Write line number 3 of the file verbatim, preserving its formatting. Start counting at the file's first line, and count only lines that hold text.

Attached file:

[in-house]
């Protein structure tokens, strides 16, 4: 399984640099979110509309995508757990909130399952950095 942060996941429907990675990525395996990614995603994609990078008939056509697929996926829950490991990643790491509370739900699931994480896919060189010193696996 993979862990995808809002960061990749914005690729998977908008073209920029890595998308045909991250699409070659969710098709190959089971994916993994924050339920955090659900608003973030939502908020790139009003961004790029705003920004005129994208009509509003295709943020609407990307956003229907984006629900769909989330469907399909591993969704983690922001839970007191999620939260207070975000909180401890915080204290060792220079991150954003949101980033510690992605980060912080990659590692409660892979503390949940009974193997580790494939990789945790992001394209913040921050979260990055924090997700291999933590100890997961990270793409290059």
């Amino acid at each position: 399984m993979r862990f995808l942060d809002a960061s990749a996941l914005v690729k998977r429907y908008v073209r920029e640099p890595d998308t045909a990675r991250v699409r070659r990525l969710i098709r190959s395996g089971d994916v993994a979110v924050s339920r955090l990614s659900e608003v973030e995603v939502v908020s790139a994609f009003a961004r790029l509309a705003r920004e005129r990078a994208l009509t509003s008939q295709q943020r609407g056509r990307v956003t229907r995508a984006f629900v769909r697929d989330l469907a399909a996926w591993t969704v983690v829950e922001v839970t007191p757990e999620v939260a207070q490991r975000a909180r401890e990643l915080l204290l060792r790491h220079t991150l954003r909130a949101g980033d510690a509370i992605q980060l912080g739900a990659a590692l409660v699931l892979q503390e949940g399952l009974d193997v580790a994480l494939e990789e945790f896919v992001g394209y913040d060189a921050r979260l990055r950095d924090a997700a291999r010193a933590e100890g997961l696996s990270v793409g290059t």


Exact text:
């Amino acid at each position: 399984m993979r862990f995808l942060d809002a960061s990749a996941l914005v690729k998977r429907y908008v073209r920029e640099p890595d998308t045909a990675r991250v699409r070659r990525l969710i098709r190959s395996g089971d994916v993994a979110v924050s339920r955090l990614s659900e608003v973030e995603v939502v908020s790139a994609f009003a961004r790029l509309a705003r920004e005129r990078a994208l009509t509003s008939q295709q943020r609407g056509r990307v956003t229907r995508a984006f629900v769909r697929d989330l469907a399909a996926w591993t969704v983690v829950e922001v839970t007191p757990e999620v939260a207070q490991r975000a909180r401890e990643l915080l204290l060792r790491h220079t991150l954003r909130a949101g980033d510690a509370i992605q980060l912080g739900a990659a590692l409660v699931l892979q503390e949940g399952l009974d193997v580790a994480l494939e990789e945790f896919v992001g394209y913040d060189a921050r979260l990055r950095d924090a997700a291999r010193a933590e100890g997961l696996s990270v793409g290059t």